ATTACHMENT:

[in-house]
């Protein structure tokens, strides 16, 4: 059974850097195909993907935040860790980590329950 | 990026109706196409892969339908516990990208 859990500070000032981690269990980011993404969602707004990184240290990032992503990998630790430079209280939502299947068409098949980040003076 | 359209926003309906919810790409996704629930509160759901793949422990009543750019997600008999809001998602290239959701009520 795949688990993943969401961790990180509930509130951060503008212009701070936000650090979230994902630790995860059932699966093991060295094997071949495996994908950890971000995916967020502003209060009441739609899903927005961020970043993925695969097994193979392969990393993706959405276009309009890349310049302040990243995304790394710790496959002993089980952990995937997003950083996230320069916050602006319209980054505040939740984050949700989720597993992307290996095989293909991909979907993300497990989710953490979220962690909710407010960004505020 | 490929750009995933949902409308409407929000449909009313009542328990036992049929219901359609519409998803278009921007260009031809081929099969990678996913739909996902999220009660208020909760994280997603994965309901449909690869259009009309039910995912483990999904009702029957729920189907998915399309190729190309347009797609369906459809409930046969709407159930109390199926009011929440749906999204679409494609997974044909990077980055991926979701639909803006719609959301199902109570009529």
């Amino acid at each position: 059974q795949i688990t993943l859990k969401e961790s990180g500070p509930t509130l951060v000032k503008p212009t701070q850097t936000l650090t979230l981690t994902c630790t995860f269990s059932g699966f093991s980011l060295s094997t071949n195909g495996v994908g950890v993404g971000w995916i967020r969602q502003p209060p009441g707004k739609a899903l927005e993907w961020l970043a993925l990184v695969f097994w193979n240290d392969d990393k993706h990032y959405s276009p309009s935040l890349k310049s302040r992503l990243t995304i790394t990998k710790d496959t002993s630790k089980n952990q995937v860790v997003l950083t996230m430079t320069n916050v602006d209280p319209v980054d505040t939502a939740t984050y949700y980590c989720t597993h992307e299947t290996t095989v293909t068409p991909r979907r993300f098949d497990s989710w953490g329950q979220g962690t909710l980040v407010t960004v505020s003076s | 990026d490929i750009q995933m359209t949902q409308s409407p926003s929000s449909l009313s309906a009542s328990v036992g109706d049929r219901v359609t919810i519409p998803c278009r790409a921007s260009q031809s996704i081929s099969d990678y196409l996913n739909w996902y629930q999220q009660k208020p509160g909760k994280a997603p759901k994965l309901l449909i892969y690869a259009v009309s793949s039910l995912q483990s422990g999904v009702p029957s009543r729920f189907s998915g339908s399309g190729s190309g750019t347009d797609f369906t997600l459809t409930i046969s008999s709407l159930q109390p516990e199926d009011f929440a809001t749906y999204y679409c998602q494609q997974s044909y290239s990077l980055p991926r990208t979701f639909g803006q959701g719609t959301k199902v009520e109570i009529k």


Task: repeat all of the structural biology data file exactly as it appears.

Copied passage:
[in-house]
């Protein structure tokens, strides 16, 4: 059974850097195909993907935040860790980590329950 | 990026109706196409892969339908516990990208 859990500070000032981690269990980011993404969602707004990184240290990032992503990998630790430079209280939502299947068409098949980040003076 | 359209926003309906919810790409996704629930509160759901793949422990009543750019997600008999809001998602290239959701009520 795949688990993943969401961790990180509930509130951060503008212009701070936000650090979230994902630790995860059932699966093991060295094997071949495996994908950890971000995916967020502003209060009441739609899903927005961020970043993925695969097994193979392969990393993706959405276009309009890349310049302040990243995304790394710790496959002993089980952990995937997003950083996230320069916050602006319209980054505040939740984050949700989720597993992307290996095989293909991909979907993300497990989710953490979220962690909710407010960004505020 | 490929750009995933949902409308409407929000449909009313009542328990036992049929219901359609519409998803278009921007260009031809081929099969990678996913739909996902999220009660208020909760994280997603994965309901449909690869259009009309039910995912483990999904009702029957729920189907998915399309190729190309347009797609369906459809409930046969709407159930109390199926009011929440749906999204679409494609997974044909990077980055991926979701639909803006719609959301199902109570009529």
């Amino acid at each position: 059974q795949i688990t993943l859990k969401e961790s990180g500070p509930t509130l951060v000032k503008p212009t701070q850097t936000l650090t979230l981690t994902c630790t995860f269990s059932g699966f093991s980011l060295s094997t071949n195909g495996v994908g950890v993404g971000w995916i967020r969602q502003p209060p009441g707004k739609a899903l927005e993907w961020l970043a993925l990184v695969f097994w193979n240290d392969d990393k993706h990032y959405s276009p309009s935040l890349k310049s302040r992503l990243t995304i790394t990998k710790d496959t002993s630790k089980n952990q995937v860790v997003l950083t996230m430079t320069n916050v602006d209280p319209v980054d505040t939502a939740t984050y949700y980590c989720t597993h992307e299947t290996t095989v293909t068409p991909r979907r993300f098949d497990s989710w953490g329950q979220g962690t909710l980040v407010t960004v505020s003076s | 990026d490929i750009q995933m359209t949902q409308s409407p926003s929000s449909l009313s309906a009542s328990v036992g109706d049929r219901v359609t919810i519409p998803c278009r790409a921007s260009q031809s996704i081929s099969d990678y196409l996913n739909w996902y629930q999220q009660k208020p509160g909760k994280a997603p759901k994965l309901l449909i892969y690869a259009v009309s793949s039910l995912q483990s422990g999904v009702p029957s009543r729920f189907s998915g339908s399309g190729s190309g750019t347009d797609f369906t997600l459809t409930i046969s008999s709407l159930q109390p516990e199926d009011f929440a809001t749906y999204y679409c998602q494609q997974s044909y290239s990077l980055p991926r990208t979701f639909g803006q959701g719609t959301k199902v009520e109570i009529k």